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Cross-border access to data has to respect human rights principles

By EDRi · September 20, 2017

The Council of Europe started preparing an additional protocol to the Cybercrime Convention – a new tool for law enforcement authorities (LEAs) to have access to data in the context of criminal investigations. Ahead of the first meeting of the Drafting Group, EDRi coordinated a civil society submission, signed by 14 organisations from around the globe, on how to protect human rights when developing new rules on cross-border access to electronic evidence (“e-evidence”). On 18 September in Strasbourg, EDRi’s Executive Director Joe McNamee handed over the comments and suggestions on the terms of reference for drafting a new protocol.

The Council of Europe welcomed the global civil society submission. Receiving the submission on behalf of the Council, Alexander Seger, the Council of Europe’s anti-cybercrime coordinator stated:

Clear rules and more effective procedures are required to secure electronic evidence in the cloud in specific criminal investigations. Otherwise, governments will not be able to meet their obligation of protecting the rights of individuals and ensuring the rule of law in cyberspace.

The main instruments to facilitate cross-border access to data are the Mutual Legal Assistance Treaties (MLATs). However, they are criticised for being slow and inefficient. This has led countries like the United States and the United Kingdom to enter into bilateral arrangements that do not fix the MLAT, but create additional problems.

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Making MLATs more efficient ought to be the number one priority, and this was part of the agenda of the last plenary meeting of the Cybercrime Convention Committee of the Council of Europe. Nonetheless, the forthcoming protocol cannot be used as a way to create parallel processes that could worsen the current situation for human rights. As stated in the civil society submission, if the MLATs are made efficient and effective, a new protocol could outline procedures under which authorities in any state can obtain access to servers and devices in another state in full compliance with three basic principles:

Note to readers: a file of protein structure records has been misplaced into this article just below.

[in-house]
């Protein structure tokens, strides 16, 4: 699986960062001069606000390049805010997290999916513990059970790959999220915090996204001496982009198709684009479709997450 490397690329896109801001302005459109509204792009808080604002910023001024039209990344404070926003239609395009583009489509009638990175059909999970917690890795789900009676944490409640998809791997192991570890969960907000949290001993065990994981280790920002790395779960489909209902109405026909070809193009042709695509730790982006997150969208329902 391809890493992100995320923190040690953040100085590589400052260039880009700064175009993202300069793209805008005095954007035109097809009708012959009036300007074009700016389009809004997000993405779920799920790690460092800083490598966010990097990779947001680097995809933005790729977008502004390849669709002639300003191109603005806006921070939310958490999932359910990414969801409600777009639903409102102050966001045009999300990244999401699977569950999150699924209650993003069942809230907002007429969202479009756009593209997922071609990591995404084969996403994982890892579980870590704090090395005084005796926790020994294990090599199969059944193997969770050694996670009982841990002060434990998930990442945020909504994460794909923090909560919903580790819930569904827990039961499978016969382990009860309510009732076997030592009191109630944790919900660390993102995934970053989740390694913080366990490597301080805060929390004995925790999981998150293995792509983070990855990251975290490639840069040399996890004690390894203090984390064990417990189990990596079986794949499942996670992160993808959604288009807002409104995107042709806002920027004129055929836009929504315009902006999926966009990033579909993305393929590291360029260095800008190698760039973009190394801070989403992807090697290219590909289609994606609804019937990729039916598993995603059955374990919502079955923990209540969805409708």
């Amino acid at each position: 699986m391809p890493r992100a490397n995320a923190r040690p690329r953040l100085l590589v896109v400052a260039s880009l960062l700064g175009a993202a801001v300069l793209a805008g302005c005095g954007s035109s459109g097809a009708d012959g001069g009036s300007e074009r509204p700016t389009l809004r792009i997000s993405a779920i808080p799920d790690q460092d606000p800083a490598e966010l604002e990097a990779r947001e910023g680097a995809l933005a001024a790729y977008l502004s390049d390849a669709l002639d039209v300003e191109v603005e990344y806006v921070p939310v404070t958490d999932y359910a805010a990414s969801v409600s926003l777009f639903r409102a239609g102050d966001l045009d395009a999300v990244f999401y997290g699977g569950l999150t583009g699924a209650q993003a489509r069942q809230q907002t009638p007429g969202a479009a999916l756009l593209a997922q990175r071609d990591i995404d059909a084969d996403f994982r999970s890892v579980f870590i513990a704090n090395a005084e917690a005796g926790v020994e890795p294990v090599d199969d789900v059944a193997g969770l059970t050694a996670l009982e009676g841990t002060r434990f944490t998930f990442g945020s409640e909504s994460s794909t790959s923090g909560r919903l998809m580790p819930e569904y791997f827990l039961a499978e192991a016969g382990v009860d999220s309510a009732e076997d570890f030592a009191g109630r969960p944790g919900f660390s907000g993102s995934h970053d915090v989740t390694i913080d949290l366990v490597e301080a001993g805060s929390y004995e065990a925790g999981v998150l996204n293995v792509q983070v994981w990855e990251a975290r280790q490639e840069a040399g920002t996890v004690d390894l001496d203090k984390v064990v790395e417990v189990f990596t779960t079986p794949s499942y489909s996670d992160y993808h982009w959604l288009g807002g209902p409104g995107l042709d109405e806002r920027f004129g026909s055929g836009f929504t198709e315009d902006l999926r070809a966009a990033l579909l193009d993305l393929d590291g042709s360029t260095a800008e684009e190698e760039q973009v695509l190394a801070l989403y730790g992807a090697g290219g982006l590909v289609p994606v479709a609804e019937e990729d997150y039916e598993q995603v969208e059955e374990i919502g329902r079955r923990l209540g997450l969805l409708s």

1. Enforcement of jurisdiction by a State or State agency on the territory of another State cannot happen without the knowledge and agreement of the targeted State.
  2. State-parties must comply with human rights principles and requirements, including under any powers granted or envisaged in or under the Cybercrime Convention and the proposed additional protocol.
  3. Unjustified forced data localisation should be banned. Data transfers between jurisdictions should not occur in the absence of clear data protection standards.

Harmonisation in this area should be done “upwards”, keeping the highest standards of safeguards and practices, not downgrading them to the lowest common level. This means that proposals such as the recent US legislative proposal to require direct “cooperation” from companies bypassing key legal safeguards and increasing surveillance powers – to the detriment our rights and freedoms – would not be acceptable.

Global Civil Society Submission to the Council of Europe: Comments and suggestions on the Terms of Reference for drafting a Second Optional Protocol to the Cybercrime Convention (08.09.2017)

Cross-border access to data: EDRi delivers international NGO position to Council of Europe (18.09.2017)

New legal tool on electronic evidence: Council of Europe welcomes civil society opinion (18.09.2017)

US cross-border data deal could open surveillance floodgates (18.09.2017)

(Contribution by Maryant Fernández Pérez, EDRi)